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Democrats detail their $1.5T green infrastructure plan

Democrats detail their $1.5T green infrastructure plan
© Bonnie Cash

House Democrats on Monday released new details about their $1.5 trillion green infrastructure plan slated to come to a vote as early as next week.

The legislation, unveiled Thursday, would funnel hundreds of billions of dollars toward transportation and broadband, along with investments in schools and hospitals, with requirements to reduce emissions and clean up industry woven throughout the bill.

“This is the largest tax investment in combating climate change Congress has ever made,” House Ways and Means Committee Chairman Richard NealRichard Edmund NealTrump's lawyers seek clarity about how tax-return case will proceed following Biden inauguration IRS says start of tax filing season delayed until Feb. 12 On The Money: Twenty states raise minimum wage at start of new year | Trade group condemns GOP push to overturn Biden victory | Top Democrat: Georgia runoffs will influence push for ,000 checks MORE (D-Mass.) said when the bill was first announced.

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The legislation, much like House Democrats’ latest coronavirus stimulus package, may not be taken up in the Senate, where Majority Leader Mitch McConnellAddison (Mitch) Mitchell McConnellTrump selects South Carolina lawyer for impeachment trial McConnell proposes postponing impeachment trial until February For Biden, a Senate trial could aid bipartisanship around COVID relief MORE (R-Ky.) has expressed resistance to addressing infrastructure through a pandemic relief measure.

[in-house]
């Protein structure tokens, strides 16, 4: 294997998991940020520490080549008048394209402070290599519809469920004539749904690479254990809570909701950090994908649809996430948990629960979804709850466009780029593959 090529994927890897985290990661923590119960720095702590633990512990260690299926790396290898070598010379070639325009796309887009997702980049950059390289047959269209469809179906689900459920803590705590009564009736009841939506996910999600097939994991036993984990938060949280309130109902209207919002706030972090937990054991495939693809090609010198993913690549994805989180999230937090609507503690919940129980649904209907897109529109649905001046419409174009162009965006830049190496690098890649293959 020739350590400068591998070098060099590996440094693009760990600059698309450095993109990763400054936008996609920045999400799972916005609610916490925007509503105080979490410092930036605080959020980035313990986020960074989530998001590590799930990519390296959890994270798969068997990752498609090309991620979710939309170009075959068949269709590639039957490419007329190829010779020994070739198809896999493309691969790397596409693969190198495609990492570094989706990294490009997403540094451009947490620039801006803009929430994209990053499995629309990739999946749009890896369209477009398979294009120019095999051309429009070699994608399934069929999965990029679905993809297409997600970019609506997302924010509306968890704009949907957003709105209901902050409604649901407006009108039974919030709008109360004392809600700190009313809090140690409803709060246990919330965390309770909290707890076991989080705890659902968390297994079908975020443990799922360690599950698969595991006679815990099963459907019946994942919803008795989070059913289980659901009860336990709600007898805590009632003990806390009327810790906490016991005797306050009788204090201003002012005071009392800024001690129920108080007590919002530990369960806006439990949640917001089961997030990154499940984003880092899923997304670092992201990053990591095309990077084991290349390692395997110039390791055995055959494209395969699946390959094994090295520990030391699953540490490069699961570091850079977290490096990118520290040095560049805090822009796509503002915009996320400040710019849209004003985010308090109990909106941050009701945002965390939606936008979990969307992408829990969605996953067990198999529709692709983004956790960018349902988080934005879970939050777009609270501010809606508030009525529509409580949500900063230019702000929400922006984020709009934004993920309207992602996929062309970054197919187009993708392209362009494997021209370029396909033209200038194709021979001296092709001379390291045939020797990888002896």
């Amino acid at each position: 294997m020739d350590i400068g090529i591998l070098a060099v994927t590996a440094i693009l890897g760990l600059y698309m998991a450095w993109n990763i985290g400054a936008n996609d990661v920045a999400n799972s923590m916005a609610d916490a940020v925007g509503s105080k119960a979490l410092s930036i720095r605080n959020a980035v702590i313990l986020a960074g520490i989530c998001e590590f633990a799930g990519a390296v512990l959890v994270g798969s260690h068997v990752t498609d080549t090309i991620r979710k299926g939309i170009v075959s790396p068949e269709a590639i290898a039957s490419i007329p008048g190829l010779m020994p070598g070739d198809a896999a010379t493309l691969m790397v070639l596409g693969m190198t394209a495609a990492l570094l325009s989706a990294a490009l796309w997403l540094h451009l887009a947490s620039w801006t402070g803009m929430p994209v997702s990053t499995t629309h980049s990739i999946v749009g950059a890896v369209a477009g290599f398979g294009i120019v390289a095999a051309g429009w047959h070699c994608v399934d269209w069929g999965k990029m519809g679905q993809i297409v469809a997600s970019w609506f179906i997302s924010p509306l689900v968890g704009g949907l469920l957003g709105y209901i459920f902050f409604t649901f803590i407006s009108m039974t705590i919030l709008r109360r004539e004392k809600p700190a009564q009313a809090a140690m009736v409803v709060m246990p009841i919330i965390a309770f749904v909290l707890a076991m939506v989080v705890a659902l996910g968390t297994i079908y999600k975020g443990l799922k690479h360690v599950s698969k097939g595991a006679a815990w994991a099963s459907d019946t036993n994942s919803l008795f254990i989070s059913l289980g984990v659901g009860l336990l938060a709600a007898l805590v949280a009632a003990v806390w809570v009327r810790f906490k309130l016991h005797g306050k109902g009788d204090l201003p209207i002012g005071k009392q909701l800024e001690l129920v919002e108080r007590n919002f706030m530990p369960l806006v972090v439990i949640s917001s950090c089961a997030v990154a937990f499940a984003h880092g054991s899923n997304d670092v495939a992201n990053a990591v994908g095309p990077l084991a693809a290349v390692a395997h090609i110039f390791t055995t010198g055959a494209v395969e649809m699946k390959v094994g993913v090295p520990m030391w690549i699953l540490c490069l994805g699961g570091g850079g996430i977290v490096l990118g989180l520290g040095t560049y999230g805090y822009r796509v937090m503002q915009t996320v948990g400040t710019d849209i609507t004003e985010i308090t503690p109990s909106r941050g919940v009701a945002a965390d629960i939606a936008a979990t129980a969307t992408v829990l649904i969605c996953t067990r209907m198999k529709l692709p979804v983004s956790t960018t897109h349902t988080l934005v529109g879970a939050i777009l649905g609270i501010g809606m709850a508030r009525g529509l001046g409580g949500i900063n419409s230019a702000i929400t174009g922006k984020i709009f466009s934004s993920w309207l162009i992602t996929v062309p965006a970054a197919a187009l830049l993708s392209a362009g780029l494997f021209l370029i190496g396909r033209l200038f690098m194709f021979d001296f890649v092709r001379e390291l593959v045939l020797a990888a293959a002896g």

The bulk of the 2,300 page Moving Forward Act is geared toward transportation, a $500 billion tab that requires states to account for climate change before undertaking projects and meet certain greenhouse gas emission goals when they accept funding.

Beyond building new roads and bridges, the legislation commits significant funding for public transportation, favoring systems that have success reducing congestion and that expand access in low income neighborhoods. It would also shift funds to systems that offer more frequent service — a key metric for recruiting riders — rather than low operating costs.

Mixed in with grants for zero-emissions buses, electrifying the postal service fleet, and allowance of electronic driver’s licenses is funding for university research into implicit bias training for police officers to prevent racial profiling during traffic stops.

The transportation portion of the bill has already proven to be the most controversial, with Republicans arguing they were sidelined from crafting the policies. 

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“We were not given the opportunity to address any of our priorities in this legislation,” Rep. Sam GravesSamuel (Sam) Bruce GravesCommerce Bank joins companies halting support for officials who opposed Biden transition READ: The Republicans who voted to challenge election results Lawmakers say infrastructure efforts are falling victim to deepening partisan divide MORE (R-Mo.), the ranking member on the committee, said when the bill was first introduced, arguing it “will leave rural America even further behind, and numerous new green mandates and extreme progressive goals are woven throughout.”